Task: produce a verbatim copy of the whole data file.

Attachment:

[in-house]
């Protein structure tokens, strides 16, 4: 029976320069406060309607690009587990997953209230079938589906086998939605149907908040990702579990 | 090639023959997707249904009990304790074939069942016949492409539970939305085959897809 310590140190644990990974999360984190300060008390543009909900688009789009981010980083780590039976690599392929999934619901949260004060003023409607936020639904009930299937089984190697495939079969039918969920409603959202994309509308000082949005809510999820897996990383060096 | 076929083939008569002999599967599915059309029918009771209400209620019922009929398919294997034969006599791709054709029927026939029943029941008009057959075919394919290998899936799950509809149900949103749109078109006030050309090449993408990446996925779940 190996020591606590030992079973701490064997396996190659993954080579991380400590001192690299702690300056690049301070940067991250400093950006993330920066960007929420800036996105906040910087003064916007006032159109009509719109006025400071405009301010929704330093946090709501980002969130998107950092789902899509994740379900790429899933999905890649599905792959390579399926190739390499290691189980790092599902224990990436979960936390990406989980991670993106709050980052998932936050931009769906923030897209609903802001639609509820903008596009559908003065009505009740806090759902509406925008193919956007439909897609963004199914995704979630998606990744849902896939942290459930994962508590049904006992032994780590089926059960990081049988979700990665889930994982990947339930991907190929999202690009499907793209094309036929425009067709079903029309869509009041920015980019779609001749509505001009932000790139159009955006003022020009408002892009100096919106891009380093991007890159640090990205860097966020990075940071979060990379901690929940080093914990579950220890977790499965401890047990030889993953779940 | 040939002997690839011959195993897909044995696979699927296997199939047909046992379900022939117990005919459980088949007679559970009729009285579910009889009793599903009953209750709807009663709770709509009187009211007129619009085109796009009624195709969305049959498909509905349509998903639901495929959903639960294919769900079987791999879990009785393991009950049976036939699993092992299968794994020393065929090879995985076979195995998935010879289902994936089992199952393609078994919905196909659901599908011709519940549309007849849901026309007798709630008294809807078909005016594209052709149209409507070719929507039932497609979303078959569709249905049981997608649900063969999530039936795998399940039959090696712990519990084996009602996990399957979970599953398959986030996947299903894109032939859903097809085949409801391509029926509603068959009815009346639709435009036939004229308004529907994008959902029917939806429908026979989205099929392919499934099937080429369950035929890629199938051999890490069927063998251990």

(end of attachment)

[in-house]
């Protein structure tokens, strides 16, 4: 029976320069406060309607690009587990997953209230079938589906086998939605149907908040990702579990 | 090639023959997707249904009990304790074939069942016949492409539970939305085959897809 310590140190644990990974999360984190300060008390543009909900688009789009981010980083780590039976690599392929999934619901949260004060003023409607936020639904009930299937089984190697495939079969039918969920409603959202994309509308000082949005809510999820897996990383060096 | 076929083939008569002999599967599915059309029918009771209400209620019922009929398919294997034969006599791709054709029927026939029943029941008009057959075919394919290998899936799950509809149900949103749109078109006030050309090449993408990446996925779940 190996020591606590030992079973701490064997396996190659993954080579991380400590001192690299702690300056690049301070940067991250400093950006993330920066960007929420800036996105906040910087003064916007006032159109009509719109006025400071405009301010929704330093946090709501980002969130998107950092789902899509994740379900790429899933999905890649599905792959390579399926190739390499290691189980790092599902224990990436979960936390990406989980991670993106709050980052998932936050931009769906923030897209609903802001639609509820903008596009559908003065009505009740806090759902509406925008193919956007439909897609963004199914995704979630998606990744849902896939942290459930994962508590049904006992032994780590089926059960990081049988979700990665889930994982990947339930991907190929999202690009499907793209094309036929425009067709079903029309869509009041920015980019779609001749509505001009932000790139159009955006003022020009408002892009100096919106891009380093991007890159640090990205860097966020990075940071979060990379901690929940080093914990579950220890977790499965401890047990030889993953779940 | 040939002997690839011959195993897909044995696979699927296997199939047909046992379900022939117990005919459980088949007679559970009729009285579910009889009793599903009953209750709807009663709770709509009187009211007129619009085109796009009624195709969305049959498909509905349509998903639901495929959903639960294919769900079987791999879990009785393991009950049976036939699993092992299968794994020393065929090879995985076979195995998935010879289902994936089992199952393609078994919905196909659901599908011709519940549309007849849901026309007798709630008294809807078909005016594209052709149209409507070719929507039932497609979303078959569709249905049981997608649900063969999530039936795998399940039959090696712990519990084996009602996990399957979970599953398959986030996947299903894109032939859903097809085949409801391509029926509603068959009815009346639709435009036939004229308004529907994008959902029917939806429908026979989205099929392919499934099937080429369950035929890629199938051999890490069927063998251990």